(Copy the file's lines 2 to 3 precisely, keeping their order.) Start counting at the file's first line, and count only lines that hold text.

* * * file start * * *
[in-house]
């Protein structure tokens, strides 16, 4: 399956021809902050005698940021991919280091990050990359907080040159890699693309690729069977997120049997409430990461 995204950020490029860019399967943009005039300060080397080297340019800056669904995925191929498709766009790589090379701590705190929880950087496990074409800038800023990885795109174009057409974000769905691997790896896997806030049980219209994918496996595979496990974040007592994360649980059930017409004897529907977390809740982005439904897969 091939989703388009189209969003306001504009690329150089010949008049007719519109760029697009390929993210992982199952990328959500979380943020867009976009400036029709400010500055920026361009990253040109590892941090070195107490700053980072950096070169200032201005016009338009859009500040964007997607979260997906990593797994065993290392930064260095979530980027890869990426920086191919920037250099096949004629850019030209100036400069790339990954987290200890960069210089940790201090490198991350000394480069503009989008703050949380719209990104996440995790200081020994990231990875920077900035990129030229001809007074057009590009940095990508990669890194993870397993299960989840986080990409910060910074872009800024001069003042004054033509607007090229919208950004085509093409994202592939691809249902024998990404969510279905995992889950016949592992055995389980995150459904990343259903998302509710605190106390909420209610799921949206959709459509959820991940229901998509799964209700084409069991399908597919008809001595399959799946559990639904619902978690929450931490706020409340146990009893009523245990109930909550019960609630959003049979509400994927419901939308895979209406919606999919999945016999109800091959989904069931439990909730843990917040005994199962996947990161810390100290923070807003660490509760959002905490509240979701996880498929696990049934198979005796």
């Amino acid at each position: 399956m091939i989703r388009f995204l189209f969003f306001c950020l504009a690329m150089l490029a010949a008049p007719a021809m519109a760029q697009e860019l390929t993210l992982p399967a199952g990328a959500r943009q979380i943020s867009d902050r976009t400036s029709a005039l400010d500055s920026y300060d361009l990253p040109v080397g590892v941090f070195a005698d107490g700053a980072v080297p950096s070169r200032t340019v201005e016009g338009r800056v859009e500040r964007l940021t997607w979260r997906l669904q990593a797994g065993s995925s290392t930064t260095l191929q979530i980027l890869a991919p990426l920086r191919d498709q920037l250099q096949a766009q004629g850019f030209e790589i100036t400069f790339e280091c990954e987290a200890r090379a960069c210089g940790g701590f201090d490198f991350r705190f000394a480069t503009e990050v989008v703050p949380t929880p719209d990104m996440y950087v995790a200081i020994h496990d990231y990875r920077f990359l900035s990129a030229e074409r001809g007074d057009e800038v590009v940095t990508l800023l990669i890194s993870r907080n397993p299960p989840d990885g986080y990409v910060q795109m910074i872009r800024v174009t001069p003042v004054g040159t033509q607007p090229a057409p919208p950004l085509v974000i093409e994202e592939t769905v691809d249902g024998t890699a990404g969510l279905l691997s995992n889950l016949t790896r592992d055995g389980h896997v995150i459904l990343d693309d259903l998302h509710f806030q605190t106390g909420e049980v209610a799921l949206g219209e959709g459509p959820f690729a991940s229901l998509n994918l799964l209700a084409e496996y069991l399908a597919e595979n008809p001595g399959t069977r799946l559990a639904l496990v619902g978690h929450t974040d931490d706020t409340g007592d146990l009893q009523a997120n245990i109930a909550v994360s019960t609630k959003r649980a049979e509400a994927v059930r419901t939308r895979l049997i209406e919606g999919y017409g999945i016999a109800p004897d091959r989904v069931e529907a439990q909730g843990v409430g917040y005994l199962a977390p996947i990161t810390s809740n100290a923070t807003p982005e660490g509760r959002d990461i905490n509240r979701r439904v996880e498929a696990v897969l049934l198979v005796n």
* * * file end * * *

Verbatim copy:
């Protein structure tokens, strides 16, 4: 399956021809902050005698940021991919280091990050990359907080040159890699693309690729069977997120049997409430990461 995204950020490029860019399967943009005039300060080397080297340019800056669904995925191929498709766009790589090379701590705190929880950087496990074409800038800023990885795109174009057409974000769905691997790896896997806030049980219209994918496996595979496990974040007592994360649980059930017409004897529907977390809740982005439904897969 091939989703388009189209969003306001504009690329150089010949008049007719519109760029697009390929993210992982199952990328959500979380943020867009976009400036029709400010500055920026361009990253040109590892941090070195107490700053980072950096070169200032201005016009338009859009500040964007997607979260997906990593797994065993290392930064260095979530980027890869990426920086191919920037250099096949004629850019030209100036400069790339990954987290200890960069210089940790201090490198991350000394480069503009989008703050949380719209990104996440995790200081020994990231990875920077900035990129030229001809007074057009590009940095990508990669890194993870397993299960989840986080990409910060910074872009800024001069003042004054033509607007090229919208950004085509093409994202592939691809249902024998990404969510279905995992889950016949592992055995389980995150459904990343259903998302509710605190106390909420209610799921949206959709459509959820991940229901998509799964209700084409069991399908597919008809001595399959799946559990639904619902978690929450931490706020409340146990009893009523245990109930909550019960609630959003049979509400994927419901939308895979209406919606999919999945016999109800091959989904069931439990909730843990917040005994199962996947990161810390100290923070807003660490509760959002905490509240979701996880498929696990049934198979005796």
């Amino acid at each position: 399956m091939i989703r388009f995204l189209f969003f306001c950020l504009a690329m150089l490029a010949a008049p007719a021809m519109a760029q697009e860019l390929t993210l992982p399967a199952g990328a959500r943009q979380i943020s867009d902050r976009t400036s029709a005039l400010d500055s920026y300060d361009l990253p040109v080397g590892v941090f070195a005698d107490g700053a980072v080297p950096s070169r200032t340019v201005e016009g338009r800056v859009e500040r964007l940021t997607w979260r997906l669904q990593a797994g065993s995925s290392t930064t260095l191929q979530i980027l890869a991919p990426l920086r191919d498709q920037l250099q096949a766009q004629g850019f030209e790589i100036t400069f790339e280091c990954e987290a200890r090379a960069c210089g940790g701590f201090d490198f991350r705190f000394a480069t503009e990050v989008v703050p949380t929880p719209d990104m996440y950087v995790a200081i020994h496990d990231y990875r920077f990359l900035s990129a030229e074409r001809g007074d057009e800038v590009v940095t990508l800023l990669i890194s993870r907080n397993p299960p989840d990885g986080y990409v910060q795109m910074i872009r800024v174009t001069p003042v004054g040159t033509q607007p090229a057409p919208p950004l085509v974000i093409e994202e592939t769905v691809d249902g024998t890699a990404g969510l279905l691997s995992n889950l016949t790896r592992d055995g389980h896997v995150i459904l990343d693309d259903l998302h509710f806030q605190t106390g909420e049980v209610a799921l949206g219209e959709g459509p959820f690729a991940s229901l998509n994918l799964l209700a084409e496996y069991l399908a597919e595979n008809p001595g399959t069977r799946l559990a639904l496990v619902g978690h929450t974040d931490d706020t409340g007592d146990l009893q009523a997120n245990i109930a909550v994360s019960t609630k959003r649980a049979e509400a994927v059930r419901t939308r895979l049997i209406e919606g999919y017409g999945i016999a109800p004897d091959r989904v069931e529907a439990q909730g843990v409430g917040y005994l199962a977390p996947i990161t810390s809740n100290a923070t807003p982005e660490g509760r959002d990461i905490n509240r979701r439904v996880e498929a696990v897969l049934l198979v005796n």